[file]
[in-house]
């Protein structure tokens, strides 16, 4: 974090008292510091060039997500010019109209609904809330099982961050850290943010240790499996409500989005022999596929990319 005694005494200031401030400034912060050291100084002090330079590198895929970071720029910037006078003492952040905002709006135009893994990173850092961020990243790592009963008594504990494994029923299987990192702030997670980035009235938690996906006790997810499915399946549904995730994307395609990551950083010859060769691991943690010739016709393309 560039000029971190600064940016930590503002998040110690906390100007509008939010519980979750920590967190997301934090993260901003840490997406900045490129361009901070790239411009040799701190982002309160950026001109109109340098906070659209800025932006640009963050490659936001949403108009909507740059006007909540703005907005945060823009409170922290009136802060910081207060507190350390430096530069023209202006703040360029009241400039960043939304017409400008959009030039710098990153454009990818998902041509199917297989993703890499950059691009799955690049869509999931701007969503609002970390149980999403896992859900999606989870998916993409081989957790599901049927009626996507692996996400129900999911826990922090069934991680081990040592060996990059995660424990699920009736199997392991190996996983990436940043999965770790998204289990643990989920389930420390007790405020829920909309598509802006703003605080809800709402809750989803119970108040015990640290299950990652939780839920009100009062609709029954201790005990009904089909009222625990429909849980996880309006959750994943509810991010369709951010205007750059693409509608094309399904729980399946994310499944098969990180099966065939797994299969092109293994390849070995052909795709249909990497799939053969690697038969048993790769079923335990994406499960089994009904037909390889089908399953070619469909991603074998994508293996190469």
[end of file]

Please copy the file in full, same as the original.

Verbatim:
[in-house]
């Protein structure tokens, strides 16, 4: 974090008292510091060039997500010019109209609904809330099982961050850290943010240790499996409500989005022999596929990319 005694005494200031401030400034912060050291100084002090330079590198895929970071720029910037006078003492952040905002709006135009893994990173850092961020990243790592009963008594504990494994029923299987990192702030997670980035009235938690996906006790997810499915399946549904995730994307395609990551950083010859060769691991943690010739016709393309 560039000029971190600064940016930590503002998040110690906390100007509008939010519980979750920590967190997301934090993260901003840490997406900045490129361009901070790239411009040799701190982002309160950026001109109109340098906070659209800025932006640009963050490659936001949403108009909507740059006007909540703005907005945060823009409170922290009136802060910081207060507190350390430096530069023209202006703040360029009241400039960043939304017409400008959009030039710098990153454009990818998902041509199917297989993703890499950059691009799955690049869509999931701007969503609002970390149980999403896992859900999606989870998916993409081989957790599901049927009626996507692996996400129900999911826990922090069934991680081990040592060996990059995660424990699920009736199997392991190996996983990436940043999965770790998204289990643990989920389930420390007790405020829920909309598509802006703003605080809800709402809750989803119970108040015990640290299950990652939780839920009100009062609709029954201790005990009904089909009222625990429909849980996880309006959750994943509810991010369709951010205007750059693409509608094309399904729980399946994310499944098969990180099966065939797994299969092109293994390849070995052909795709249909990497799939053969690697038969048993790769079923335990994406499960089994009904037909390889089908399953070619469909991603074998994508293996190469």